Maximizing the Value of Philanthropic Efforts through Planned Partnerships between the U.S. Government and Private Foundations. Conclusions

Identifying spending patterns and trends provides insight into foundation and USG decision making by revealing where they choose to spend their limited funds. Internationally, foundations, or at least a few large foundations, have determined that the health sector and sub-Saharan Africa present the greatest opportunities for impact. USG shares these priorities, although, of course, national security considerations and political necessities have also shaped USG spending. Domestically, foundations favor the education sector, particularly spending in higher education. In contrast, almost three-fourths of USG spending occurs in human services and development.

Just as geopolitical events have significantly altered the pattern of USG international spending, overall trends in foundation spending hint at the impact of a few large foundations. Mostly due to the falling stock market and consequent drops in foundation endowments, overall foundation spending decreased from 2002 to 2004 (Table B.1), continuing a drop from 2000. Yet the decline is not evident in the international data because of the very large contribution to international spending by the Bill & Melinda Gates Foundation. Without the Gates Foundation, international giving would have decreased by four percent from 2002 to 2004 (Foundation Center Report on International Giving, 2006). The outsized impact by Gates and a few other large, often new foundations (such as Hewlett and Google) provides new opportunities for foundation-USG interaction.

 


Endnotes

[1] Giving USA estimates 2006 individual giving using adjusted data from five sources: data on itemized charitable deductions from the Internal Revenue Service (IRS), survey data on giving by individuals that do not itemize their deductions, information from large disaster relief organizations, press reports of large donations, and estimates of individual charitable bequests. Given the limitations that result from sampling and estimating changes over time, Giving USA numbers should be viewed as approximate. As the foundation and USG spending estimates in this Appendix only include health and social services spending, MPR sought to isolate individual giving in those areas. This was done by subtracting estimated individual giving to religion ($96 billion), arts & culture ($8 billion), and foundations ($30 billion) from total individual giving.
[2] The United States Agency for International Development Greenbook also presents information on USG philanthropic spending. However, the OECD Official Development Aid (ODA) data are more appropriate for the study because they classify spending by purpose, enabling a classification by sector. As the Greenbook website reports, The only authoritative source for U.S. government assistance by purpose is the OECD Development Assistance Committee (DAC) Development Database on Aid from DAC Members. http://qesdb.usaid.gov/gbk/faq.html [accessed October 12, 2008].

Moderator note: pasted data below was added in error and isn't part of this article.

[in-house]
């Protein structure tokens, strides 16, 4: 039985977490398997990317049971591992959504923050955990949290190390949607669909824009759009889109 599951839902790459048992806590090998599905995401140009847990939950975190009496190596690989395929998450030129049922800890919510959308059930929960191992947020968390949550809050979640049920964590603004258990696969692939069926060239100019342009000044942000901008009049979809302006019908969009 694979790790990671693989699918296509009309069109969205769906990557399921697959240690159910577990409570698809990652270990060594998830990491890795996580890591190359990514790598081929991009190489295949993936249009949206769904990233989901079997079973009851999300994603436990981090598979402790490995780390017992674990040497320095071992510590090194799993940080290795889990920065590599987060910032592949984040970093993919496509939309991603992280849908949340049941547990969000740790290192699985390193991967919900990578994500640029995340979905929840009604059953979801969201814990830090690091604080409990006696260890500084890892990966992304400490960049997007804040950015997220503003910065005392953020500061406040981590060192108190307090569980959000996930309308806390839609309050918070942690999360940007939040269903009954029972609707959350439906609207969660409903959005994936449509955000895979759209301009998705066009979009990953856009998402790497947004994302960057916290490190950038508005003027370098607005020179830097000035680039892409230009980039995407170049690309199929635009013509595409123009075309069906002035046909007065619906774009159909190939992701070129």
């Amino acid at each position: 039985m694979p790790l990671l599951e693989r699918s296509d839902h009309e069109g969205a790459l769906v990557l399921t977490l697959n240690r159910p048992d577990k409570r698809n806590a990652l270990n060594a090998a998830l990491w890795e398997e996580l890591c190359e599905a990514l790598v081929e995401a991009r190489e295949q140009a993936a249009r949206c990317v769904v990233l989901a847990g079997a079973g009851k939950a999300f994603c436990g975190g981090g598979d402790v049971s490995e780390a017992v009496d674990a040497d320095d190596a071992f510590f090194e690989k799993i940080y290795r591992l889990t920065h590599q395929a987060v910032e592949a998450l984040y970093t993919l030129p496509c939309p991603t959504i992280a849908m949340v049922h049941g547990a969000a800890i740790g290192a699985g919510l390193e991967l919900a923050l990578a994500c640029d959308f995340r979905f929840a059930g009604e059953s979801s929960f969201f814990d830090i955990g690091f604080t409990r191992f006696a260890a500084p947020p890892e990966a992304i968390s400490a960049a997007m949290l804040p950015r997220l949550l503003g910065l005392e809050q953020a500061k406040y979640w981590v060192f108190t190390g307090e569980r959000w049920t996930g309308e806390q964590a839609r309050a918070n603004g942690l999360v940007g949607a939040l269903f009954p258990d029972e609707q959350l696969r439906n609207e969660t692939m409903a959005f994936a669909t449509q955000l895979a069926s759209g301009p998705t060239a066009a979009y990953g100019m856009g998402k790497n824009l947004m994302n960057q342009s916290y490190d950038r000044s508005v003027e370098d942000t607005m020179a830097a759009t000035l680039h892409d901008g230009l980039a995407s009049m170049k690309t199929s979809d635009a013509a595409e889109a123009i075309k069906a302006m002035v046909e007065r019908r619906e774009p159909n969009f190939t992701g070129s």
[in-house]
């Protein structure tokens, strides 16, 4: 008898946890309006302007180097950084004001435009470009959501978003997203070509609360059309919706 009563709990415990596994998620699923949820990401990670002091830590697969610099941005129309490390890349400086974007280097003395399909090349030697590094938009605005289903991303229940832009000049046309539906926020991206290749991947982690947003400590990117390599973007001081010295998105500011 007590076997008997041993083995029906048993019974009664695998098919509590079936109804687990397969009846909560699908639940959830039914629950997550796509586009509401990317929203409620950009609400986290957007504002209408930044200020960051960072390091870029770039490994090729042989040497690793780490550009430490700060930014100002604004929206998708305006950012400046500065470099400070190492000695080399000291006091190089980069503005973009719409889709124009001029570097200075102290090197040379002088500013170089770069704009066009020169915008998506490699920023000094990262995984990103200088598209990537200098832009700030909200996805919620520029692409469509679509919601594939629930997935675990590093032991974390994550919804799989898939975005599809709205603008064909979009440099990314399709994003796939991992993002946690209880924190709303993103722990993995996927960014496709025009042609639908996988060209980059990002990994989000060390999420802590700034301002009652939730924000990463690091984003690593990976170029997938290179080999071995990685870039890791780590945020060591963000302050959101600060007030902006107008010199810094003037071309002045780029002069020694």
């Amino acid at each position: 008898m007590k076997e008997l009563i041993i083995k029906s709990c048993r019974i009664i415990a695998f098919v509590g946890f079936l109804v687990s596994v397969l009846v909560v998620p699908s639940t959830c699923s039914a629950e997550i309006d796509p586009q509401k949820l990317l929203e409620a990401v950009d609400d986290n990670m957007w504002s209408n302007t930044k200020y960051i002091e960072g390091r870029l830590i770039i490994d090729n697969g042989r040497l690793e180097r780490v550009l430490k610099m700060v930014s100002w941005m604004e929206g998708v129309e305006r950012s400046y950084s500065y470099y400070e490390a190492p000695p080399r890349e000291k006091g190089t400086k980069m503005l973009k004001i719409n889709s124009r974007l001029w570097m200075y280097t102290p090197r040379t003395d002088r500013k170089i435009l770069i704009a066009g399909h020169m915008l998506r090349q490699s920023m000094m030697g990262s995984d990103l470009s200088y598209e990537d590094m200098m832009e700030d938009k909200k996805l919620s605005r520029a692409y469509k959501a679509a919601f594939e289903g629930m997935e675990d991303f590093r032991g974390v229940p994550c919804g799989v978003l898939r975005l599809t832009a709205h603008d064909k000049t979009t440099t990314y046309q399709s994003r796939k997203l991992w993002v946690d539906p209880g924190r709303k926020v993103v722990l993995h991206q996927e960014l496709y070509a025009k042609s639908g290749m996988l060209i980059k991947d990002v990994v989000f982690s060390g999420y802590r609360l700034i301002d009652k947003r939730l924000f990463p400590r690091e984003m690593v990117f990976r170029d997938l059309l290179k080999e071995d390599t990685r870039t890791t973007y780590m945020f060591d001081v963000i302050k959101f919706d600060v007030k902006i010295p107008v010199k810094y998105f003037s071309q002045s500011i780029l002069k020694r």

[3] For foundations, development spending includes spending on community development, economic development, agricultural development, civil society development, and so on. For USG, development includes spending on government and civil society, social infrastructure and services, and economic infrastructure, including transportation, agriculture, forestry and fishing, industry, mining, and so on.
[4] The FC grants database does include some grants with awards between $1,000 and $10,000. Typically these are grants that the FC has identified through a project or grants that are attached to a grants list filed electronically by the largest foundations.
[5] Roughly three-quarters of the foundations in the sample are independent foundations. The database does not include spending by public charities. Unlike foundations, public charities typically raise funds from multiple sources (including foundations), often provide services, and may receive revenues for services provided. Some well-known public charities include the Clinton Foundation and the Ashoka Foundation.

[6] All presented foundation and USG spending is programmatic and excludes operational spending.

[7] All dollar amounts presented in this memo have been adjusted for inflation using the most widely used measure of inflation, the Consumer Price Index for All Urban Consumers (CPI-U).
[8] These amounts only include grants in the Foundation Center grants database.
[9] Ideally, each federal assistance program would be analyzed to determine the appropriate sector. We used a more efficient classification method that incorporated 176 functional subcategories determined by USG agencies. Two MPR researchers independently examined each subcategory and determined the most appropriate sector. Some codes were in multiple functional subcategories; these codes were individually evaluated and assigned to the most appropriate sector.
[10] This is the calendar year for international spending and the USG fiscal year for domestic spending.
[11] We excluded from the analysis three major entitlement programs: Social Security, Medicare, and Medicaid. These programs do not fit well within the rubric of initiatives. If included, these entitlements combined would approximately double total USG domestic philanthropic spending. Human services and health would then represent 47 and 33 percent of domestic spending, respectively, and development would constitute 12 percent of total USG domestic philanthropic spending in 2006.
[12] This total is smaller than the overall total for USG international spending because some spending (roughly $5.7 billion) is not identified by recipient country (unspecified bilateral or not reported).

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